If you find yourself in a position where your older child(ren) is not adjusting to the arrival of twin or triplet siblings, here are some suggestions to try:
~if s/he is cheeky to you, I would say once and only once: “That was very cheeky and disrespectful and you hurt my feelings (or you were rude). I will not speak with you until you apologize for being so cheeky.” Of course you continue to attend to his needs, but no discussion until an apology is forthcoming plus and acknowledgement of his behaviour so that he has no doubt about why the apology needs to happen. Just an “I’m sorry,” while on the surface good, doesn’t acknowledge the behaviour.
~if any of the naughty behaviour is mild, ignore it but if something right or positive happens, be quite liberal with the praise. Not overboard, but lots of positivity for a helping hand or considerate behaviour.
~a grandmother once told me that when her second grandson arrived at age 3 for the elder, she never went near or acknowledged the baby in front of No. 1 grandson. She figured he needed the adjustment period and for the first few weeks, it would make no difference to the newborn. I filed away that suggestion for use in the future. If it is possible, avoid making a fuss over one or more of the babies (verbal, running to their crying for a bit, cooing and fussing) when he is in the room, at least as much as you can.
~avoid calling them ‘the twins’ or ‘the triplets.’ This makes them a unit of which he is not a part. Call them by name or ‘your brother(s) and sister(s).’
~some parents have a lot of luck with a chart. Across the top is the desired behaviour, which might include, got dressed, didn’t push anyone today, brushed teeth, gave Mom/Dad/one or both siblings a hug and anything else that you think might work. Letting him put the stars on for job completion allows him to judge his own progress. You might discuss anything that didn’t work that day and he might just explain some of his feelings (I hate that shirt and don’t want to wear it!). You can also involve him in the creation of the chart explaining how it works as it is created and letting him choose the type of stickers he would like to use. It gives him some ownership of the chart.
~insist that he use his words rather than any unacceptable behaviour which would result in a consequence, e.g. time out on bottom stair or in the time out chair, take away favourite toy or TV show. Sometimes when my girls were really angry, I forfeited language for not hitting each other. No hitting was a No Tolerance issue. I hated the language but it was the lesser of two evils. I can remember stepping between two who were about to come to blows. I picked up a magazine, quickly stepped between them and flipped through the pages as they screamed at each other over me (needless to say I wasn’t reading – just trying to appear calm). No one touched anyone, thankfully, but it was all I could think of on the spur of the moment. I, myself, didn’t say one word until things calmed down.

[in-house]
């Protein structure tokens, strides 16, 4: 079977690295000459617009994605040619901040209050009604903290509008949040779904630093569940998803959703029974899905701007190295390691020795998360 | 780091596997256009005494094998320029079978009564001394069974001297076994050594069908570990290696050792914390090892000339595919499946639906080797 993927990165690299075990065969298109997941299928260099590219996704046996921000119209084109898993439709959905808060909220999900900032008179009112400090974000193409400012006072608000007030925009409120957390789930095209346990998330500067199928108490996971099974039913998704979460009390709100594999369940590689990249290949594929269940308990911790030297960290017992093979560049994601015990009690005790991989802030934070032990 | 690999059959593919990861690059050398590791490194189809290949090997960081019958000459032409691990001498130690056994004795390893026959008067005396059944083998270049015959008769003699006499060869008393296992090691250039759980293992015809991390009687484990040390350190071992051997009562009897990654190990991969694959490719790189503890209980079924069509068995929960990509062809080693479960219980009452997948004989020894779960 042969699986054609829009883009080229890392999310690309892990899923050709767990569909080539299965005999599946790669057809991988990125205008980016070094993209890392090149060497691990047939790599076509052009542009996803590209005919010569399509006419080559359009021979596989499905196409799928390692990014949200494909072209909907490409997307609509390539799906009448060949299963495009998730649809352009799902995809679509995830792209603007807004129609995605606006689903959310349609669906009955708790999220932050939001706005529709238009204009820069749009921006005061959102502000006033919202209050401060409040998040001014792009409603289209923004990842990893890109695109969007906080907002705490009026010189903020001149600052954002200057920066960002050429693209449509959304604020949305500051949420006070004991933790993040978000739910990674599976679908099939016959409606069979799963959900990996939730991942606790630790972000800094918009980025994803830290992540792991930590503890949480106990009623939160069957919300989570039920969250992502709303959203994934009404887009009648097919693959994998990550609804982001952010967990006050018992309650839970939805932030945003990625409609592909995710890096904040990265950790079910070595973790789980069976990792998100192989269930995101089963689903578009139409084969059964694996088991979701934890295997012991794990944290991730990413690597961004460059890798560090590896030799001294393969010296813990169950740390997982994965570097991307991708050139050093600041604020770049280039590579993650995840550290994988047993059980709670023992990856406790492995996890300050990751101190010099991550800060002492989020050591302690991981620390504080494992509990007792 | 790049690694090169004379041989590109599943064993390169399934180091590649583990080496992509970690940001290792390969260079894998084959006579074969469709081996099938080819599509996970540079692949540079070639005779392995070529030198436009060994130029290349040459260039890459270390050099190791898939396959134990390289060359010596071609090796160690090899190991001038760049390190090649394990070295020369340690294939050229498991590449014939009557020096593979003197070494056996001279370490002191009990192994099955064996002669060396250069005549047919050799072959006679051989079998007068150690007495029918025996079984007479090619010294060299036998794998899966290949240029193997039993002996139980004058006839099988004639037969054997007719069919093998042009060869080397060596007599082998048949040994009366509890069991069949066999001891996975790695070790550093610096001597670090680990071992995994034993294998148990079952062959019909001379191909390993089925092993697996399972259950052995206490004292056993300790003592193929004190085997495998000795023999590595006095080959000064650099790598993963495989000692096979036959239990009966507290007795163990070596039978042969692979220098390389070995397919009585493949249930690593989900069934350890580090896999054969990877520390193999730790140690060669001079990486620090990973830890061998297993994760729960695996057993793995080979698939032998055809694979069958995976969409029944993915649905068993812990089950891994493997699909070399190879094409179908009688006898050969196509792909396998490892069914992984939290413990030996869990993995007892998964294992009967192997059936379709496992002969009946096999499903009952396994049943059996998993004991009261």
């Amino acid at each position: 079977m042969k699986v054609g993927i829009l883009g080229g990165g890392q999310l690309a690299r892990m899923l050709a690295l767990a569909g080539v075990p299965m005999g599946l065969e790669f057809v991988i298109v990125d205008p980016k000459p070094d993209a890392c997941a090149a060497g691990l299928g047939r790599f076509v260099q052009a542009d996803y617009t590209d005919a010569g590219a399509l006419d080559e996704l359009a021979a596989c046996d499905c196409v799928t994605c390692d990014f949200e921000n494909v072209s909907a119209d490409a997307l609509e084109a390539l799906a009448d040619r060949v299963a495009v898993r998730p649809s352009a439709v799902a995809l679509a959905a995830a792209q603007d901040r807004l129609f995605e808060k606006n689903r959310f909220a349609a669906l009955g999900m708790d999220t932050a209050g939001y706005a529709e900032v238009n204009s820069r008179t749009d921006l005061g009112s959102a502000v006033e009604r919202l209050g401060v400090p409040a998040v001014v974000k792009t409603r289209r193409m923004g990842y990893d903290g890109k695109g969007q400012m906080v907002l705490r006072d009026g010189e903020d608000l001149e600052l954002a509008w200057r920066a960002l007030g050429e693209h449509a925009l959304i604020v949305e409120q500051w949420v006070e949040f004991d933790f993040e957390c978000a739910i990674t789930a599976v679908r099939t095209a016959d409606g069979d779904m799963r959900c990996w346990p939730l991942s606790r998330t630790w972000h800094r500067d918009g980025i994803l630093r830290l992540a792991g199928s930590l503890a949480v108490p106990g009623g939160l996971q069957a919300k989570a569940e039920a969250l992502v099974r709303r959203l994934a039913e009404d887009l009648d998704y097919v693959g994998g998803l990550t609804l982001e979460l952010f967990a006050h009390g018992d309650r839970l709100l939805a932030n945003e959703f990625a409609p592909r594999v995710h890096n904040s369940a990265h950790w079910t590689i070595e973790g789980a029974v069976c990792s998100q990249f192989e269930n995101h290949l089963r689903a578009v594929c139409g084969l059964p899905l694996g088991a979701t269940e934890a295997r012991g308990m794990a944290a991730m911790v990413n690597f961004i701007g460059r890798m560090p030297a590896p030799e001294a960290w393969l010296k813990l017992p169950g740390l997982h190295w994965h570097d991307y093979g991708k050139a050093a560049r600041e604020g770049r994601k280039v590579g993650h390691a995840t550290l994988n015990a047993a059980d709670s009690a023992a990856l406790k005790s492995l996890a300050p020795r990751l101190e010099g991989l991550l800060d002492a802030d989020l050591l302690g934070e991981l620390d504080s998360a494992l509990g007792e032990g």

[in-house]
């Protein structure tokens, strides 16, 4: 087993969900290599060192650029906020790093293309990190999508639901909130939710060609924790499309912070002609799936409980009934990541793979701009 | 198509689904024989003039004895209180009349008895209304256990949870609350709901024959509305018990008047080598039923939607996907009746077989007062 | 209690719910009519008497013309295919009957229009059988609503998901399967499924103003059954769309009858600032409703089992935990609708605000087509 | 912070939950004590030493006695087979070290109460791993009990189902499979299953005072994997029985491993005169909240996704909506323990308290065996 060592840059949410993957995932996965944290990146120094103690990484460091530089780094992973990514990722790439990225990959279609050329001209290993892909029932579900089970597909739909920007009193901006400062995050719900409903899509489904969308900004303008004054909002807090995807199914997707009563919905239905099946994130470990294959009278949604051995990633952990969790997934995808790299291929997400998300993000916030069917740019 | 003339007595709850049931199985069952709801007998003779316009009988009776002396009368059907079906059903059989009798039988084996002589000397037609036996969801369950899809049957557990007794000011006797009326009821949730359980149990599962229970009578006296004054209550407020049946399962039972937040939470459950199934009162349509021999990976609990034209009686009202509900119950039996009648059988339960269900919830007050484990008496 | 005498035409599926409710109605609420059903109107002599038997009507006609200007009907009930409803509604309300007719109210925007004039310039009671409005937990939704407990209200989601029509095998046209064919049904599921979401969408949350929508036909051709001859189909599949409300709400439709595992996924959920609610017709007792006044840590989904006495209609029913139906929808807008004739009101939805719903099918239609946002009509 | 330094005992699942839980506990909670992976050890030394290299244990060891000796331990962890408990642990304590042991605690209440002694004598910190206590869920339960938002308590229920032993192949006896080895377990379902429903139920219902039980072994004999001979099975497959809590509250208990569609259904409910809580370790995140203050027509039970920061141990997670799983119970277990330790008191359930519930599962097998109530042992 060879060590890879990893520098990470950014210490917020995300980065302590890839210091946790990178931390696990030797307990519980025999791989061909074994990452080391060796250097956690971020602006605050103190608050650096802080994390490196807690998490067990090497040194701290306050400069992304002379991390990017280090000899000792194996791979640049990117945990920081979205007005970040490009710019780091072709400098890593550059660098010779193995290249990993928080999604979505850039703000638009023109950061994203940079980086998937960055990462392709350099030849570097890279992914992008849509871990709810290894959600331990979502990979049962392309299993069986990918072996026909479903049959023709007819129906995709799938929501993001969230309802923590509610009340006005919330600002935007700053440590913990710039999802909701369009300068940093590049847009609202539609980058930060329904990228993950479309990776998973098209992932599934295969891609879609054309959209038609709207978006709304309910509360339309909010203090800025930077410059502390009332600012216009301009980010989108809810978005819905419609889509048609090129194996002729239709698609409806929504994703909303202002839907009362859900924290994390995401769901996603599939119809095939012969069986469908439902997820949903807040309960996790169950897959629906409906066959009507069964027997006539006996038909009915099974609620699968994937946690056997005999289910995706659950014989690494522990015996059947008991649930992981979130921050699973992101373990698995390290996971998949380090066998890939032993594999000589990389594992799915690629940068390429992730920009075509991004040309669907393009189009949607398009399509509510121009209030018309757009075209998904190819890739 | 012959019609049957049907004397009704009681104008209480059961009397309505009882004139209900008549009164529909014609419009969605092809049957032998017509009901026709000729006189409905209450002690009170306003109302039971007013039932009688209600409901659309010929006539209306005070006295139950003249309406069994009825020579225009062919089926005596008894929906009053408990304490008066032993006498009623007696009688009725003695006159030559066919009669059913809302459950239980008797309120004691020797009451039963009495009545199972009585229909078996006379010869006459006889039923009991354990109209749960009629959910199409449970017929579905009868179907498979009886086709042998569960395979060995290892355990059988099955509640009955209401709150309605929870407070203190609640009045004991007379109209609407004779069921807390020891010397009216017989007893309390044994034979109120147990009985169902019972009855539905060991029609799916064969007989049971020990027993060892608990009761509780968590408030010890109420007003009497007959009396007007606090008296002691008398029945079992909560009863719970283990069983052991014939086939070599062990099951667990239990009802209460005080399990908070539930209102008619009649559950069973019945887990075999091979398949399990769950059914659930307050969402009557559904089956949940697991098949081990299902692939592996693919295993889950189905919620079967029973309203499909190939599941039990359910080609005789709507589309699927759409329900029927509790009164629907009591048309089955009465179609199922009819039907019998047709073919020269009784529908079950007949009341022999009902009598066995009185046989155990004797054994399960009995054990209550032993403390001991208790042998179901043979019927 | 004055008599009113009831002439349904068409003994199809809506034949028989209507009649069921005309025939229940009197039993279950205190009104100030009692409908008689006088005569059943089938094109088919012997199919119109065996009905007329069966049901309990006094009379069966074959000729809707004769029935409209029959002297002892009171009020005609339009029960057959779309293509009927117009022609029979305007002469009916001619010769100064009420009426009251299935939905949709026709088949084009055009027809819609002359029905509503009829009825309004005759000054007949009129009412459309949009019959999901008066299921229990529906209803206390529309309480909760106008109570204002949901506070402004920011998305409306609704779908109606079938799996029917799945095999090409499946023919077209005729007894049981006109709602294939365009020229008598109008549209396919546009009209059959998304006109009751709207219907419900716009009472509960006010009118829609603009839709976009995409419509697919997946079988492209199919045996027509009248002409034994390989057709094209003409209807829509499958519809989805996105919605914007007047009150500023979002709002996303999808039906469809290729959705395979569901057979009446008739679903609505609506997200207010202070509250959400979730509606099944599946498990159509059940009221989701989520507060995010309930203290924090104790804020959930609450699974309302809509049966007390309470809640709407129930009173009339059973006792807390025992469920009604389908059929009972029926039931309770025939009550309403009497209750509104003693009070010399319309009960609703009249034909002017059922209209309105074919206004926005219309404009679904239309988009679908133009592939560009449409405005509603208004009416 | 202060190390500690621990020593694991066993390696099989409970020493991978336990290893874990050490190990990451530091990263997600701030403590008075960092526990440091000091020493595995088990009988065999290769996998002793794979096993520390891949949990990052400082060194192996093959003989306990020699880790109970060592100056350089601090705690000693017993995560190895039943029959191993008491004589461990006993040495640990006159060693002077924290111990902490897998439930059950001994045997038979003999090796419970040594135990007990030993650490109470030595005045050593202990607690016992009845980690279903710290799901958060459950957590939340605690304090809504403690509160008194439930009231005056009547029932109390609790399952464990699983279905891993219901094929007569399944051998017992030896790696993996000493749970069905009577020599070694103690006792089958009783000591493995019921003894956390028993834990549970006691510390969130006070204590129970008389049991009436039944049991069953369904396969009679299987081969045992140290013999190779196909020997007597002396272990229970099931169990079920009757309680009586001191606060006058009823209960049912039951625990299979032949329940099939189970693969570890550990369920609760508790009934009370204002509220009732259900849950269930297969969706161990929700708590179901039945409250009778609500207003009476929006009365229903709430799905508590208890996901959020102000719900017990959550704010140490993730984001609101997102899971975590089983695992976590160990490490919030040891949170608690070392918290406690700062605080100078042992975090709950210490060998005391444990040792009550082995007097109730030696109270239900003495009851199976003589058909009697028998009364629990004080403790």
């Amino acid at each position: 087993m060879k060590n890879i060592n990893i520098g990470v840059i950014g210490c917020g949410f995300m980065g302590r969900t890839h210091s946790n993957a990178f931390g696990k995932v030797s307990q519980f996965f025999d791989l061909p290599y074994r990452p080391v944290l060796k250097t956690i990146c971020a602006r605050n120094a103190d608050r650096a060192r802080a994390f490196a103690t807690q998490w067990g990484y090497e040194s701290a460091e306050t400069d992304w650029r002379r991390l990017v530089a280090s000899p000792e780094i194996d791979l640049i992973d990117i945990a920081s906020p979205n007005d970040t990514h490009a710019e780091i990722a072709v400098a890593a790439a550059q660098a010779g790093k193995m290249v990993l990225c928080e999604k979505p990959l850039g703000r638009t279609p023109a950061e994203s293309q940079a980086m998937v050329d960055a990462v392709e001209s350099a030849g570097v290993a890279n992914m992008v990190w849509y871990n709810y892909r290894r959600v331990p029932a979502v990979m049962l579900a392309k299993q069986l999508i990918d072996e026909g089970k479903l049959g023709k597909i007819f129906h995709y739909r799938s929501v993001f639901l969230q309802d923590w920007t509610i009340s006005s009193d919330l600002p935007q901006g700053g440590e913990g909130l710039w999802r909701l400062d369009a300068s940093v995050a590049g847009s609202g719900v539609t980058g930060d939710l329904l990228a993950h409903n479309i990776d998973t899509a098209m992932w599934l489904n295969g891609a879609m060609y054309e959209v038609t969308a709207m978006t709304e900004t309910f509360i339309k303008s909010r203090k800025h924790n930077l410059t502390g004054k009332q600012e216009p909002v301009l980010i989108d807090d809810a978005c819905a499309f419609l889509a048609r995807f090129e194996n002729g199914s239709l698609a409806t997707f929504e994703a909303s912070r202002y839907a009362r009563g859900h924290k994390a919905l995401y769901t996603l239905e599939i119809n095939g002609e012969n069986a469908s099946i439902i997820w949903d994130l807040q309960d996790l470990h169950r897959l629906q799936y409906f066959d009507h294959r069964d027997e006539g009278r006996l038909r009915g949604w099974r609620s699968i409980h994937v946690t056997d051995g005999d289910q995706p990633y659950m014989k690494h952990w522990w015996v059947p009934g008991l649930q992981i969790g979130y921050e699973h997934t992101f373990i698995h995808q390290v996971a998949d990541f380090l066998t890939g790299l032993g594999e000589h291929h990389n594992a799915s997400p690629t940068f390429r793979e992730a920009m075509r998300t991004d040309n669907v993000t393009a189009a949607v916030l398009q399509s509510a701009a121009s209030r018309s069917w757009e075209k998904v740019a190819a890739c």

~It is OK to say, “I am really unhappy and disappointed with your behaviour at the moment and I can’t think about it now. Go to your room (or time out chair) but please be prepared to talk about it later when I have calmed down.” You don’t have to come up with an answer on the spot and it is fair to say, we will deal with this later, especially if you are feeling angry yourself.
~if your child is acting up at school, consider letting the school handle the behaviour there (after all you are not present for any of it) and you handle things when you are with him. He may have difficulty remembering exactly what occurred at school and dealing with it some hours later at home with a consequence just too long from the event. It is a good idea though, to let him know you are aware that he is misbehaving at school and you are very sorry to hear that is so. “If there is something you wish to talk about that is happening I am here to listen and help work things out. You can always come to me and we can talk about things.” Let school issues be at school, with the teacher’s knowledge, and home be home, but have the teacher let you know if things escalate.
~it can work to ask a child to help us with our own situations. It helps them feel empowered and heard: ‘I really like both of these tops and can’t decide which to wear. Can you help me decide?’ and then let his Dad know, within his earshot, that he helped you with your decision (or what to have for supper).
~I believe in as often as possible in making children a part of the solution and not a part of the problem. Letting them into your world a little bit can be so helpful.
~Consistency is also important. Your child must realize that every time s/he bites or hits, there is a consequence and explanation of why the consequence. An apology for the behaviour at the end of the time out helps the child recognize why the consequence is important. It can be very difficult when you are called to other tasks and chores at the same time but if you can be consistent, you should soon note improvement.
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